|Above, the quantitative image analysis workstation in the Giger laboratory for assessing breast lesions observed in MRIs, showing automated lesion segmentation, feature extraction (volumetrics, morphology, texture, kinetics), and estimation of the probability of malignancy.
BELLINGHAM, Washington, USA -- Researchers at the University of Chicago are developing computer-aided diagnosis (CADx) and quantitative image analysis (QIA) methods for mammograms, ultrasounds and magnetic resonance images (MRIs) to identify specific tumor characteristics, including size, shape and sharpness, said lead researcher Maryellen Giger, A.N. Pritzker Professor of Radiology/Medical Physics and director of the Imaging Research Institute at the University of Chicago.
Currently, computer-aided detection provides a "second opinion" to a radiologist in locating suspicious regions within mammograms. Next, radiologists will ultimately be able to use computer-extracted lesion characteristics when performing a diagnosis to assess whether the tumor is cancerous.
The role of quantitative image analysis is expanding beyond screening and toward application of risk assessment, diagnosis, prognosis, and response to therapy, and in using data to identify how tumor characteristics apply to disease states, Giger said.
This could lead to the comparison of a tumor's characteristics with thousands of similar cases, enabling the exploration of complex relationships among tumor characteristics across large populations, which may ultimately contribute to the design of patient-specific treatments. It could also be used to study the association between a tumor's observable characteristics and cell-level data for the emerging field of imaging and genomics, which aims to identify genes that influence the risk for disease.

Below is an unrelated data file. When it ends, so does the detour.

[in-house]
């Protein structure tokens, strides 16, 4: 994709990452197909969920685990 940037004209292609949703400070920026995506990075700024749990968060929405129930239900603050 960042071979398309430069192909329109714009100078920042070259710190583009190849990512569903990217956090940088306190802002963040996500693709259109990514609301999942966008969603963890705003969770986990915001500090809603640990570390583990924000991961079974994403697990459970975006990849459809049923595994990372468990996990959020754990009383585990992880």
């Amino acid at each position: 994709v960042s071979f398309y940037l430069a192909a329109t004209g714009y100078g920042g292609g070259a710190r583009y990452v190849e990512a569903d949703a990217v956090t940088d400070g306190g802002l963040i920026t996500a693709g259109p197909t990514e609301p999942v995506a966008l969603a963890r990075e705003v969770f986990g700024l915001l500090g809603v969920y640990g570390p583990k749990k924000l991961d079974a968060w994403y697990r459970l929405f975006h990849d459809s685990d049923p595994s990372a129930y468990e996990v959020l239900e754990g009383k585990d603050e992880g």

While results are promising for digital mammograms, researchers are extending their analysis to breast ultrasounds and MRIs due to the need for clinical validation within a larger screening population.
Through studies between image-based characteristics and genomics, investigators will potentially be able to determine which tumor characteristics are related to and which complement genetic findings, with the ultimate goal of merging them to include both genetic and environmental contributions in clinical decisions. Researchers are now using data-mining methods to identify those potential relationships.
A paper titled "Quantitative breast image analysis for personalized medicine" describing the work by Giger was published 14 October in the SPIE Newsroom.
Giger was recently named editor-in-chief of the new SPIE Journal of Medical Imaging (JMI). She is an elected Board Member of the society, and has served as both symposium chair and CAD conference chair for the SPIE Medical Imaging symposium.
SPIE is the international society for optics and photonics, a not-for-profit organization founded in 1955 to advance light-based technologies. The Society serves more than 235,000 constituents from approximately 155 countries, offering conferences, continuing education, books, journals, and a digital library in support of interdisciplinary information exchange, professional networking, and patent precedent. SPIE provided over $3.2 million in support of education and outreach programs in 2012.
Public Relations Manager, SPIE
+1 360 685 5478